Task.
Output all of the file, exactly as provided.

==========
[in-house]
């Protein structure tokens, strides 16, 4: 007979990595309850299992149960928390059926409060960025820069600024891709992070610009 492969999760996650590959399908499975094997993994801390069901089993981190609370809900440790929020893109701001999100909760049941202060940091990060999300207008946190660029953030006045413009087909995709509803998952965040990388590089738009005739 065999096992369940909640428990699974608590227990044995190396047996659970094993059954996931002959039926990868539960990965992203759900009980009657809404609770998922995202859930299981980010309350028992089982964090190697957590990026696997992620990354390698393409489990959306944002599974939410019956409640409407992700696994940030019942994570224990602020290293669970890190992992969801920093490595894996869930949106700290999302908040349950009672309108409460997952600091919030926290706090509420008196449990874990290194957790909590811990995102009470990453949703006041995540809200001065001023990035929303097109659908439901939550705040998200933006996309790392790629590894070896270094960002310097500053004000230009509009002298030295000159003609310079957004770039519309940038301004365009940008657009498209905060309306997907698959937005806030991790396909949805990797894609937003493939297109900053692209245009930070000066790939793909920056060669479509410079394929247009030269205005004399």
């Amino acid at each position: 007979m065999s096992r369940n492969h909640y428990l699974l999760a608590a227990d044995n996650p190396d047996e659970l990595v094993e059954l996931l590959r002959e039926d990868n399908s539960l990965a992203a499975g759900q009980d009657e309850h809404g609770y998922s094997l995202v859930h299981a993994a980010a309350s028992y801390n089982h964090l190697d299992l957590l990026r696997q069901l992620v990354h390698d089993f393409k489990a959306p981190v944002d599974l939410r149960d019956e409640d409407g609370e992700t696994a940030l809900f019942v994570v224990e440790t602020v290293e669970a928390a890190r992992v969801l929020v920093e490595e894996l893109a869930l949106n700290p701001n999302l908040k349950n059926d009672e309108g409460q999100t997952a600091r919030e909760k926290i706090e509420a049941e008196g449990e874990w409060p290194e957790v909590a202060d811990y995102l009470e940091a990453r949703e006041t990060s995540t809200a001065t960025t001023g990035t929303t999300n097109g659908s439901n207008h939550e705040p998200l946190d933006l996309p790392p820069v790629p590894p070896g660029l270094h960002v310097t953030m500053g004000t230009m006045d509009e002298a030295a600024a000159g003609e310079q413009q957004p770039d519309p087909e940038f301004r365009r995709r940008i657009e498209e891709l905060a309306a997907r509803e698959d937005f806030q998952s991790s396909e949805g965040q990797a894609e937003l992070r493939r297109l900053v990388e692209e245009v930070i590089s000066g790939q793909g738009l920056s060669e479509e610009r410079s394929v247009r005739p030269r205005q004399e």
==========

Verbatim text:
[in-house]
């Protein structure tokens, strides 16, 4: 007979990595309850299992149960928390059926409060960025820069600024891709992070610009 492969999760996650590959399908499975094997993994801390069901089993981190609370809900440790929020893109701001999100909760049941202060940091990060999300207008946190660029953030006045413009087909995709509803998952965040990388590089738009005739 065999096992369940909640428990699974608590227990044995190396047996659970094993059954996931002959039926990868539960990965992203759900009980009657809404609770998922995202859930299981980010309350028992089982964090190697957590990026696997992620990354390698393409489990959306944002599974939410019956409640409407992700696994940030019942994570224990602020290293669970890190992992969801920093490595894996869930949106700290999302908040349950009672309108409460997952600091919030926290706090509420008196449990874990290194957790909590811990995102009470990453949703006041995540809200001065001023990035929303097109659908439901939550705040998200933006996309790392790629590894070896270094960002310097500053004000230009509009002298030295000159003609310079957004770039519309940038301004365009940008657009498209905060309306997907698959937005806030991790396909949805990797894609937003493939297109900053692209245009930070000066790939793909920056060669479509410079394929247009030269205005004399």
């Amino acid at each position: 007979m065999s096992r369940n492969h909640y428990l699974l999760a608590a227990d044995n996650p190396d047996e659970l990595v094993e059954l996931l590959r002959e039926d990868n399908s539960l990965a992203a499975g759900q009980d009657e309850h809404g609770y998922s094997l995202v859930h299981a993994a980010a309350s028992y801390n089982h964090l190697d299992l957590l990026r696997q069901l992620v990354h390698d089993f393409k489990a959306p981190v944002d599974l939410r149960d019956e409640d409407g609370e992700t696994a940030l809900f019942v994570v224990e440790t602020v290293e669970a928390a890190r992992v969801l929020v920093e490595e894996l893109a869930l949106n700290p701001n999302l908040k349950n059926d009672e309108g409460q999100t997952a600091r919030e909760k926290i706090e509420a049941e008196g449990e874990w409060p290194e957790v909590a202060d811990y995102l009470e940091a990453r949703e006041t990060s995540t809200a001065t960025t001023g990035t929303t999300n097109g659908s439901n207008h939550e705040p998200l946190d933006l996309p790392p820069v790629p590894p070896g660029l270094h960002v310097t953030m500053g004000t230009m006045d509009e002298a030295a600024a000159g003609e310079q413009q957004p770039d519309p087909e940038f301004r365009r995709r940008i657009e498209e891709l905060a309306a997907r509803e698959d937005f806030q998952s991790s396909e949805g965040q990797a894609e937003l992070r493939r297109l900053v990388e692209e245009v930070i590089s000066g790939q793909g738009l920056s060669e479509e610009r410079s394929v247009r005739p030269r205005q004399e």